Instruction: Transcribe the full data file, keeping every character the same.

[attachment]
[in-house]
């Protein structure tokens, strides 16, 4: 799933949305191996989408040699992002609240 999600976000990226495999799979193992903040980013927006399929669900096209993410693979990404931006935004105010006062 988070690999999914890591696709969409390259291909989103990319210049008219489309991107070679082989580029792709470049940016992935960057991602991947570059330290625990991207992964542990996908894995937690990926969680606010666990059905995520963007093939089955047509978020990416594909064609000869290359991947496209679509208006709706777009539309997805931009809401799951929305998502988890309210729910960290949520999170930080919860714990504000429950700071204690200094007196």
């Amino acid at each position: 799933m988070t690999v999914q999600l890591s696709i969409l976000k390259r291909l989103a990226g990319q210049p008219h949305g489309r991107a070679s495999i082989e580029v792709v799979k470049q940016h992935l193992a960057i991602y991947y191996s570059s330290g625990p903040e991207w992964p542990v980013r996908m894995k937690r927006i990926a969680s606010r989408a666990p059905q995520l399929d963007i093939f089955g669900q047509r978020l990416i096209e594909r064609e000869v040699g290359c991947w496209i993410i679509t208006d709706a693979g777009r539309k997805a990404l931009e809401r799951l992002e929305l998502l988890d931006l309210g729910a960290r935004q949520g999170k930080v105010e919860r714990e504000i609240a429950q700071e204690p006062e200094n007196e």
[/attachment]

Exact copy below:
[in-house]
């Protein structure tokens, strides 16, 4: 799933949305191996989408040699992002609240 999600976000990226495999799979193992903040980013927006399929669900096209993410693979990404931006935004105010006062 988070690999999914890591696709969409390259291909989103990319210049008219489309991107070679082989580029792709470049940016992935960057991602991947570059330290625990991207992964542990996908894995937690990926969680606010666990059905995520963007093939089955047509978020990416594909064609000869290359991947496209679509208006709706777009539309997805931009809401799951929305998502988890309210729910960290949520999170930080919860714990504000429950700071204690200094007196």
């Amino acid at each position: 799933m988070t690999v999914q999600l890591s696709i969409l976000k390259r291909l989103a990226g990319q210049p008219h949305g489309r991107a070679s495999i082989e580029v792709v799979k470049q940016h992935l193992a960057i991602y991947y191996s570059s330290g625990p903040e991207w992964p542990v980013r996908m894995k937690r927006i990926a969680s606010r989408a666990p059905q995520l399929d963007i093939f089955g669900q047509r978020l990416i096209e594909r064609e000869v040699g290359c991947w496209i993410i679509t208006d709706a693979g777009r539309k997805a990404l931009e809401r799951l992002e929305l998502l988890d931006l309210g729910a960290r935004q949520g999170k930080v105010e919860r714990e504000i609240a429950q700071e204690p006062e200094n007196e």